### Neighborly Loan:

Jacob Marley, recently promoted to manager of the newest branch of the
Neighborly Loan Company, is eager to please his new boss by loaning his
annual $15 million budget profitably. Each local branch office at
Neighborly generates profit by the interest income from three types of
loans: first Mortgage loans on real estate at 7% annual interest,
Automobile loans collateralized by liens on automobiles at 12% annual
interest, and Signature loans with no collateral at 15% annual
interest. Having the highest risk, Signature loans carry the
highest loan interest rate.

Neighborly's home office has set loan limits to guide branch managers
and to protect the company from excessive amounts of high-risk loans.
Neighborly requires each branch manager to place at least 60% of its
loans into First Mortgages and no more than 10% of its loans in risky
Signature loans.

If you make the mistake of expressing the mortgage and signatue
constraints as percentage of budget rather than percentage of amount
loaned, you get
the right solutiion but an incorrect sensitivity analysis The
sensitivity analysis gives a dual price of 12 cents per dollar change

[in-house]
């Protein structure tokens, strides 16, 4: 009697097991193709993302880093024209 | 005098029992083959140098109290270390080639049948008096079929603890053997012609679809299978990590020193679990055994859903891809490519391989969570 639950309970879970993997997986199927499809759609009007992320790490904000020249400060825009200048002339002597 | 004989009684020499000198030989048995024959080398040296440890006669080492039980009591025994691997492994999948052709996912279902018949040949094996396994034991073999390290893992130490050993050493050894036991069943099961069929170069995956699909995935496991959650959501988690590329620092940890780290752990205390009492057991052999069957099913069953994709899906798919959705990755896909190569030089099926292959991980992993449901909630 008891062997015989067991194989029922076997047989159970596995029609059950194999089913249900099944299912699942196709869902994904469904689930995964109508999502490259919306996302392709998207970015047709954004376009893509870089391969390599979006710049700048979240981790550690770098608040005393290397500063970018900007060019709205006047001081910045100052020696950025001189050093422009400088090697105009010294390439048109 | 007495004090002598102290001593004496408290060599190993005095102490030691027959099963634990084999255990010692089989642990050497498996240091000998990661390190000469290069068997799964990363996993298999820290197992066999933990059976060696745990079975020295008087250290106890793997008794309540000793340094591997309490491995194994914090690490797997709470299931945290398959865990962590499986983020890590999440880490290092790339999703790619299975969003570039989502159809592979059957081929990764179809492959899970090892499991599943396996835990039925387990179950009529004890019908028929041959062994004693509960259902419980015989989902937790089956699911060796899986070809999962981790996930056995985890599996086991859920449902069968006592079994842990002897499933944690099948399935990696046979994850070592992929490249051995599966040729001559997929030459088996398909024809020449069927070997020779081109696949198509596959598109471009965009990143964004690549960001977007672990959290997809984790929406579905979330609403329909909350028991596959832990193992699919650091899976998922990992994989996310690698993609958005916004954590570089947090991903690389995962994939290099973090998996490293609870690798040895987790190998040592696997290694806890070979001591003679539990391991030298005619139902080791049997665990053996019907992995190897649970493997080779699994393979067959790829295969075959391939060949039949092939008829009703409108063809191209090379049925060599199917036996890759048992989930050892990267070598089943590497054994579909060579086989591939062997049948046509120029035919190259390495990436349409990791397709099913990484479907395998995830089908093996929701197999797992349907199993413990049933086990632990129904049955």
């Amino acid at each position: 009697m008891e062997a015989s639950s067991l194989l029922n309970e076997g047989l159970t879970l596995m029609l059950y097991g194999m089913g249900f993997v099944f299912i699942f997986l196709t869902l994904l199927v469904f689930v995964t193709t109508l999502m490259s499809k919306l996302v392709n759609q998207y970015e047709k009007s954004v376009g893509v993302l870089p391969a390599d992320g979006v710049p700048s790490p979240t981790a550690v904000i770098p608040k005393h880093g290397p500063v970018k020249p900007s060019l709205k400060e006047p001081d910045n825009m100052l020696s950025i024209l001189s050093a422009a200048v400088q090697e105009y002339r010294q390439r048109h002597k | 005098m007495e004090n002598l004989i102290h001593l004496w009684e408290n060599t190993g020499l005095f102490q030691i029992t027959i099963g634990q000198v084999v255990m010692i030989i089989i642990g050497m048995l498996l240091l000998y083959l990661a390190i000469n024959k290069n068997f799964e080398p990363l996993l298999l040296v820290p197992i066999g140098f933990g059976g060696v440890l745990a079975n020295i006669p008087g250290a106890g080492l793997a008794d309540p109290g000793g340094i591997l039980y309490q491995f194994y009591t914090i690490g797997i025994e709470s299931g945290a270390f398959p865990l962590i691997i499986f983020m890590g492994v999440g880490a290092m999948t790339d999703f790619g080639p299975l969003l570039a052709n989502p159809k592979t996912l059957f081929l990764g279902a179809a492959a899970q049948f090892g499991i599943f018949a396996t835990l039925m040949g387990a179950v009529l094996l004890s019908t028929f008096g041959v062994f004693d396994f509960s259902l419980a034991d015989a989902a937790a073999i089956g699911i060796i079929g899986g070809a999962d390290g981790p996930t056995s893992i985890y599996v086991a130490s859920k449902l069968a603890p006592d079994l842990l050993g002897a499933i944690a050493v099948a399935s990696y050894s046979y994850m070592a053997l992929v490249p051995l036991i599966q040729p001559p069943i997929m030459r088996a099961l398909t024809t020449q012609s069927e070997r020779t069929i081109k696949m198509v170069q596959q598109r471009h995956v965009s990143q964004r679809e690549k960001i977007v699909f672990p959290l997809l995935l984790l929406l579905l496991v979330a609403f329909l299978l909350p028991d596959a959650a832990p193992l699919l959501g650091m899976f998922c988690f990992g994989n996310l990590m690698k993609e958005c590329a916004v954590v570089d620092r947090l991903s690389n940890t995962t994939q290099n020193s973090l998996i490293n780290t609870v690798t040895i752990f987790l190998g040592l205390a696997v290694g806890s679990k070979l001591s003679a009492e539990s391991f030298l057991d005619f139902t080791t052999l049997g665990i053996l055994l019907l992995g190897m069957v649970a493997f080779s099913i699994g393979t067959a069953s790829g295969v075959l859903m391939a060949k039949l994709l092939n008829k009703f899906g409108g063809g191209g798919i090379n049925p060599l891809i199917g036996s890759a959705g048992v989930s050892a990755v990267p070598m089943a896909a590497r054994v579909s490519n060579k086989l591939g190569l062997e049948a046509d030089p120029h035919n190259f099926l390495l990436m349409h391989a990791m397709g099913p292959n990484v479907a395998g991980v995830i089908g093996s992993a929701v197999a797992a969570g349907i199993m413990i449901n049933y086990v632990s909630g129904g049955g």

in the amount budgeted, but actually changing the amount yields only an
extra 9.3 cents on the dollar!.

Click here for spreadsheet

The reason is that changing the amount budgeted changes the maximum
dollar amount for signature loans and the minimum dolar amount for
first mortgages, which violates the "change just one constraint"
assumption of the sensitivity analysis.

If you express the constraints as perecentages of the amount loaned,
you get the correct solution and also the correct sensitivity analysis
with the correct dual price of 9.3 cents per dollar change in amount
budgeted.

Click here for spreadsheet
Note that the sensitivity report shows the RHS of the mortgage and
signature loans equal to zero.

The constraints on signature loans and first mortgages are examples of
a very important class of "__proportionality constraints__"
in which a decision variable is constrained to be at least or at most
some proportion of a total of which the variable itself is a
part. These will play a
big role in "blending problems."

In fact, Neighborly Loan can be viewed
as a "blending problem" in which financial assets are blended into a
portfolio.

These constraints are not expressed in standard form since there's a
function on the right hand side.

Click here to see the problem expressed in
standard form.

Note how much less human-friendly it is than the form on this and the
previous page.

To Excel, the two are exactly the same.